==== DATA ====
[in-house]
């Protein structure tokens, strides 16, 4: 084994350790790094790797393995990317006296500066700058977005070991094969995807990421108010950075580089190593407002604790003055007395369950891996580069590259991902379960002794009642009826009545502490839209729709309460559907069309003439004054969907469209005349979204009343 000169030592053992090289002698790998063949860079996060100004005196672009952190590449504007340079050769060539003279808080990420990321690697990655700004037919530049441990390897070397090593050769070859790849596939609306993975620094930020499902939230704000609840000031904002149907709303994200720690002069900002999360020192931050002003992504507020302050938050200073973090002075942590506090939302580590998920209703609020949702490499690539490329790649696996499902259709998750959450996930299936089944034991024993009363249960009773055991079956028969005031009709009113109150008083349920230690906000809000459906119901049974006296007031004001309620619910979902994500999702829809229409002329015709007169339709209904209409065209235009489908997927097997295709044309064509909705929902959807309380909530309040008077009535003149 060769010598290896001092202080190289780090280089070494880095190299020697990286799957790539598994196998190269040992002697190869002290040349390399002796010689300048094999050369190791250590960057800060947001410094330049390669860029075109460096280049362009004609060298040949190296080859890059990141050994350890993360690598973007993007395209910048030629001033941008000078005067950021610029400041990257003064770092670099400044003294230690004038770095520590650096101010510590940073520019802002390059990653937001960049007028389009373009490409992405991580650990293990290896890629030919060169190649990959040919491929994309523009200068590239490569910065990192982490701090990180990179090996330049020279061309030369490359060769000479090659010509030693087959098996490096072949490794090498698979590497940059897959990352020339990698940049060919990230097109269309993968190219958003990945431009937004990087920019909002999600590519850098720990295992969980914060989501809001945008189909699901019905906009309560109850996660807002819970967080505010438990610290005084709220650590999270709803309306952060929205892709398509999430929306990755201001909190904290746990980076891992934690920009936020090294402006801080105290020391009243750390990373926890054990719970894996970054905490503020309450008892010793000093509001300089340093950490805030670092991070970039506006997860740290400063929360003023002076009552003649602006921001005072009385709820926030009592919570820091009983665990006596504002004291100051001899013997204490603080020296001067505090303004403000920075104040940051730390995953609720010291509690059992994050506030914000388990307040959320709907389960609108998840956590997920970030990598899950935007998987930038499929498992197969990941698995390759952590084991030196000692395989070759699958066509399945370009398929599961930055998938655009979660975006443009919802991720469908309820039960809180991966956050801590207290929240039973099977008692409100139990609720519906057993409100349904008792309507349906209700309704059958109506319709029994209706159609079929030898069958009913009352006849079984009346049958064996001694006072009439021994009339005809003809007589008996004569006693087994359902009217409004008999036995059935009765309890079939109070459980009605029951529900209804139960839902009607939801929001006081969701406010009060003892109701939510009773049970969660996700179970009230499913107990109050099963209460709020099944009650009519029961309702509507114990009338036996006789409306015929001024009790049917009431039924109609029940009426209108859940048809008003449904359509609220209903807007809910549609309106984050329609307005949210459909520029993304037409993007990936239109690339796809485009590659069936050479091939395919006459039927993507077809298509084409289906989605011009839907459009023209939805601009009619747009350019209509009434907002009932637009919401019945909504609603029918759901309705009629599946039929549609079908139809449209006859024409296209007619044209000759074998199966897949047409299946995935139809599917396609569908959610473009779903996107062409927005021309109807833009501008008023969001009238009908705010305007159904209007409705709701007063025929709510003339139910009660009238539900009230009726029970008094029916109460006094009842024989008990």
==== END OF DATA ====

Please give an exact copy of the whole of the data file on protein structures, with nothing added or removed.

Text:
[in-house]
């Protein structure tokens, strides 16, 4: 084994350790790094790797393995990317006296500066700058977005070991094969995807990421108010950075580089190593407002604790003055007395369950891996580069590259991902379960002794009642009826009545502490839209729709309460559907069309003439004054969907469209005349979204009343 000169030592053992090289002698790998063949860079996060100004005196672009952190590449504007340079050769060539003279808080990420990321690697990655700004037919530049441990390897070397090593050769070859790849596939609306993975620094930020499902939230704000609840000031904002149907709303994200720690002069900002999360020192931050002003992504507020302050938050200073973090002075942590506090939302580590998920209703609020949702490499690539490329790649696996499902259709998750959450996930299936089944034991024993009363249960009773055991079956028969005031009709009113109150008083349920230690906000809000459906119901049974006296007031004001309620619910979902994500999702829809229409002329015709007169339709209904209409065209235009489908997927097997295709044309064509909705929902959807309380909530309040008077009535003149 060769010598290896001092202080190289780090280089070494880095190299020697990286799957790539598994196998190269040992002697190869002290040349390399002796010689300048094999050369190791250590960057800060947001410094330049390669860029075109460096280049362009004609060298040949190296080859890059990141050994350890993360690598973007993007395209910048030629001033941008000078005067950021610029400041990257003064770092670099400044003294230690004038770095520590650096101010510590940073520019802002390059990653937001960049007028389009373009490409992405991580650990293990290896890629030919060169190649990959040919491929994309523009200068590239490569910065990192982490701090990180990179090996330049020279061309030369490359060769000479090659010509030693087959098996490096072949490794090498698979590497940059897959990352020339990698940049060919990230097109269309993968190219958003990945431009937004990087920019909002999600590519850098720990295992969980914060989501809001945008189909699901019905906009309560109850996660807002819970967080505010438990610290005084709220650590999270709803309306952060929205892709398509999430929306990755201001909190904290746990980076891992934690920009936020090294402006801080105290020391009243750390990373926890054990719970894996970054905490503020309450008892010793000093509001300089340093950490805030670092991070970039506006997860740290400063929360003023002076009552003649602006921001005072009385709820926030009592919570820091009983665990006596504002004291100051001899013997204490603080020296001067505090303004403000920075104040940051730390995953609720010291509690059992994050506030914000388990307040959320709907389960609108998840956590997920970030990598899950935007998987930038499929498992197969990941698995390759952590084991030196000692395989070759699958066509399945370009398929599961930055998938655009979660975006443009919802991720469908309820039960809180991966956050801590207290929240039973099977008692409100139990609720519906057993409100349904008792309507349906209700309704059958109506319709029994209706159609079929030898069958009913009352006849079984009346049958064996001694006072009439021994009339005809003809007589008996004569006693087994359902009217409004008999036995059935009765309890079939109070459980009605029951529900209804139960839902009607939801929001006081969701406010009060003892109701939510009773049970969660996700179970009230499913107990109050099963209460709020099944009650009519029961309702509507114990009338036996006789409306015929001024009790049917009431039924109609029940009426209108859940048809008003449904359509609220209903807007809910549609309106984050329609307005949210459909520029993304037409993007990936239109690339796809485009590659069936050479091939395919006459039927993507077809298509084409289906989605011009839907459009023209939805601009009619747009350019209509009434907002009932637009919401019945909504609603029918759901309705009629599946039929549609079908139809449209006859024409296209007619044209000759074998199966897949047409299946995935139809599917396609569908959610473009779903996107062409927005021309109807833009501008008023969001009238009908705010305007159904209007409705709701007063025929709510003339139910009660009238539900009230009726029970008094029916109460006094009842024989008990």